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Considered one of the world's oldest hot beverages, tea has an illustrious history. Popularly believed to be first discovered before common era in China, the beverage has now become an essential aspect of daily life for the majority of the world.
From the Camellia Sinensis and Assamica trees, leaves and buds are picked and follow a lengthy production process to produce a variety of tea types called White, Green, Oolong, and Black.
White tea is produced from buds that are well hydrated. During the production process, white tea is not fermented, which results in a very delicate flavour and pale appearance. This variety of tea is common in China.
Young leaves are picked for Green tea, and the fermentation process is minimal. This results in a fresh and slightly "grassy" flavour when the tea has been steeped, and a light to dark green appearance. You will find China and Japan to be the main producers of Green tea.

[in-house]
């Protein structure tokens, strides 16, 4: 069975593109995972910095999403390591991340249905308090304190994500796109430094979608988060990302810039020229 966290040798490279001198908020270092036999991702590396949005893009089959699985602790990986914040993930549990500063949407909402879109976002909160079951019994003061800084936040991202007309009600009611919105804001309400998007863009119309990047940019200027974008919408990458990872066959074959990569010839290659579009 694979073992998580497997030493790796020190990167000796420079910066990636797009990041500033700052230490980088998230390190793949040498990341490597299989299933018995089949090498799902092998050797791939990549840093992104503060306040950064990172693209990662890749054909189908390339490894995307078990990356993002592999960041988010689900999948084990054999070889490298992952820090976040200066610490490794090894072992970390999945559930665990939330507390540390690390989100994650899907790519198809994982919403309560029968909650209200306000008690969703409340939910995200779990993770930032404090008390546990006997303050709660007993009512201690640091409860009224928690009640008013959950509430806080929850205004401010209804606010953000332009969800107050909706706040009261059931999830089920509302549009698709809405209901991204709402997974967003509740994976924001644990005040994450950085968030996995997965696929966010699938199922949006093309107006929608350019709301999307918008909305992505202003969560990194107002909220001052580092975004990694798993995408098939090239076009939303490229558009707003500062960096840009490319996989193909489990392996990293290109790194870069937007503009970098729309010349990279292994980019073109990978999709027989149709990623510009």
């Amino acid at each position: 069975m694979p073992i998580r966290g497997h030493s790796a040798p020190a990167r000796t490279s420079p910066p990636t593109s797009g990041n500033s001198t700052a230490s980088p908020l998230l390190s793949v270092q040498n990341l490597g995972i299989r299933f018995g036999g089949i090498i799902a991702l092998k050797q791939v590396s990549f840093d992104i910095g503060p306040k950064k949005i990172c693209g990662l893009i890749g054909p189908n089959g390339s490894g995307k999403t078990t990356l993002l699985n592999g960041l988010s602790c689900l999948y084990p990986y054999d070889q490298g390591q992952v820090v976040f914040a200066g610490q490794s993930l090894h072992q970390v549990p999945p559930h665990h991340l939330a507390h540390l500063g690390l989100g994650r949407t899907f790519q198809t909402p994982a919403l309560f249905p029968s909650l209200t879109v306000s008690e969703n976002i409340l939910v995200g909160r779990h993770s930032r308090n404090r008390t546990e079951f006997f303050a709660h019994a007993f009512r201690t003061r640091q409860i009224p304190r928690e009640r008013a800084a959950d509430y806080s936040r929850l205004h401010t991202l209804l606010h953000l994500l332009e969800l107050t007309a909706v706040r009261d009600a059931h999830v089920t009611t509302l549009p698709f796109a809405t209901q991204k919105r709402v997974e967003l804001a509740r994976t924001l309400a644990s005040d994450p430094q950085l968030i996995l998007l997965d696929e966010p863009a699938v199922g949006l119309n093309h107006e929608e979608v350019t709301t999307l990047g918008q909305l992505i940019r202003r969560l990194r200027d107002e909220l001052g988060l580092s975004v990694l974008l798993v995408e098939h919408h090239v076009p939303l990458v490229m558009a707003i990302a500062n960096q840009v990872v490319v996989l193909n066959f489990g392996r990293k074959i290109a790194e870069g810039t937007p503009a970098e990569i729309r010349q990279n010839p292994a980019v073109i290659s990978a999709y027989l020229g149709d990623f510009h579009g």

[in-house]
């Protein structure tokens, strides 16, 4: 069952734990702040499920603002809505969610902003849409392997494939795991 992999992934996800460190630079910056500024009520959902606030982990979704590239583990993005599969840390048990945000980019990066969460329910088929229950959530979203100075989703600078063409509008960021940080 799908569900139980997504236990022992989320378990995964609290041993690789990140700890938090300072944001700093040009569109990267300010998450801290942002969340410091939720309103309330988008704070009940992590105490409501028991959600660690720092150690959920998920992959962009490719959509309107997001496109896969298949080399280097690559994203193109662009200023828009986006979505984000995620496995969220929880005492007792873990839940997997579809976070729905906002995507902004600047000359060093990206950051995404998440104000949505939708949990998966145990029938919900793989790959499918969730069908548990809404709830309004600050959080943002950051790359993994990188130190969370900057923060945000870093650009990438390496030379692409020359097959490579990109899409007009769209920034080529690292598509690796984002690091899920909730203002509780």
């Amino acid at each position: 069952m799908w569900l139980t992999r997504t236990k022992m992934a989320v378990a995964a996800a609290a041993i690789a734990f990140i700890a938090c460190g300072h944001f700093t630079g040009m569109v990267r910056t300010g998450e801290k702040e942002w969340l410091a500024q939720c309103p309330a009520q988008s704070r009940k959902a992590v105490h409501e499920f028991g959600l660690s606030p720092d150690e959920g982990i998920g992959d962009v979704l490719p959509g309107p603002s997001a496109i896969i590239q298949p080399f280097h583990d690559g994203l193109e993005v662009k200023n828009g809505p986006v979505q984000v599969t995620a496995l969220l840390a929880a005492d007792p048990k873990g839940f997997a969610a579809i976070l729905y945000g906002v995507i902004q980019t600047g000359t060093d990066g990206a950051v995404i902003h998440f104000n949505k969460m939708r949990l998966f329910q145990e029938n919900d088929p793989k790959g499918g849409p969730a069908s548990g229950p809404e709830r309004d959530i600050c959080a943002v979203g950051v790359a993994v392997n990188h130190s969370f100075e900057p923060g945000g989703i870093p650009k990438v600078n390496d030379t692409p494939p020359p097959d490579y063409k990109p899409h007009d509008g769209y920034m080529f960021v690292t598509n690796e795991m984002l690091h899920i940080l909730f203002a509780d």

Oolong is common in Taiwan and southern China. Leaves and buds from the camellia sinensis plant are picked and fermented partially, resulting in a dark brown appearance after steeping.
Finally, the most common type of tea in the West is Black. The name comes from the appearance of the steeped tea. Because the leaves undergo a lengthy fermentation process, the steeped tea looks black, hence the name. India is the main producer of Black tea, but you will also find it in other countries such as Kenya and Turkey.
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